Meggs wasn’t second-guessing his decision to play the outfield so tight, which was done with the thought of cutting off the winning run at all costs.
“The way the ballpark plays and the fact the winning run was on second base, we weren’t going to let anything fall in front of us,’’ he said. “That’s the percentage play and that’s what we talked about doing before the game. He put a good swing on it. I don’t know if we catch it no matter where we are, but that’s why we were where we were, to give us a chance to throw somebody out.”
The Huskies had soaked up all the pageantry – the parade and banquet and hero’s worship that each participant is bestowed in this baseball-mad city during its annual June festival – with the appropriate eagerness. The overflow crowd of 24,758 on Saturday just added to the pomp. But now it’s down to a more business-like scenario, which Jordan summed up nicely: “It’s survive and advance, as Coach said after the game.”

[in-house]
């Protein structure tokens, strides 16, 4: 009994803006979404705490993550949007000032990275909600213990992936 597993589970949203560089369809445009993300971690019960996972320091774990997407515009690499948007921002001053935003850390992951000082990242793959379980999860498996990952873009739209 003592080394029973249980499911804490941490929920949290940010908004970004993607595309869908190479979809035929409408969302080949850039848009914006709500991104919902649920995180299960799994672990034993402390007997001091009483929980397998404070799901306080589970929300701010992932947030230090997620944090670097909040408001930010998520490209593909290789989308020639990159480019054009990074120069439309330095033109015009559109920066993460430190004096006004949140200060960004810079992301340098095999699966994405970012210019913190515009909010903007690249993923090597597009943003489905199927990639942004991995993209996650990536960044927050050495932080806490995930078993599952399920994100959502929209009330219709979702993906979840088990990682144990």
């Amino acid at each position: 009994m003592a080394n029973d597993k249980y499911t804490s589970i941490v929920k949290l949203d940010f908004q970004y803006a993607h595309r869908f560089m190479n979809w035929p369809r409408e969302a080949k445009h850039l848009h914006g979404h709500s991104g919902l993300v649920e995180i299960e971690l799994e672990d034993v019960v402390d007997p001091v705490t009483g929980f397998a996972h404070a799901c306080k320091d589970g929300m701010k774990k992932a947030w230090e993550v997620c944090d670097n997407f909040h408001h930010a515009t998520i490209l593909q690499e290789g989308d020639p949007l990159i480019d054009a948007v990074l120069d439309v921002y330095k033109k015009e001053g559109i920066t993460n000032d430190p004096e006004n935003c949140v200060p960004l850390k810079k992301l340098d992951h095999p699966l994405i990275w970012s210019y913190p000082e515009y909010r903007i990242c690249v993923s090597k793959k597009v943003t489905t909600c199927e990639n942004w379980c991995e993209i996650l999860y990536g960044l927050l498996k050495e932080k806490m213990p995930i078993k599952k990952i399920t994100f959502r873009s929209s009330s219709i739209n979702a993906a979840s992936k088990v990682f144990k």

And they’ll have to do it against a formidable team with which they are quite familiar, Oregon State, which was upset by North Carolina in the first game. The Beavers, most experts’ favorite to win the CWS, took two out of three from the Huskies in March when they were ranked No. 1 in the nation. Washington and Oregon State square off in a loser-out game on Monday at 11 a.m.
“We’ve had our backs against the wall for seven weeks,’’ Meggs said. “We’ve embraced it and we have an opportunity to play who I believe is the best team in the country on Monday at the College World Series.”
Following the ragged opener in which Oregon State and North Carolina played the longest nine-inning game in CWS history (four hours and 24 minutes, but it seemed more like six hours), Washington and Mississippi State completely flipped the script. It was taut and crisp virtually from the first pitch, with the increasing realization – and the accompanying tension – that one run was going to do it.
DeMers was a monument to efficiency, flooding the strike zone to an astonishing degree. Through four shutout innings, he had thrown just 34 pitches, and 31 of them were strikes. That ratio barely shifted, and when DeMers was pulled with one out in the eighth, still sporting a clean sheet, he had thrown just 72 pitches, with 55 of them strikes (and that included an intentional walk).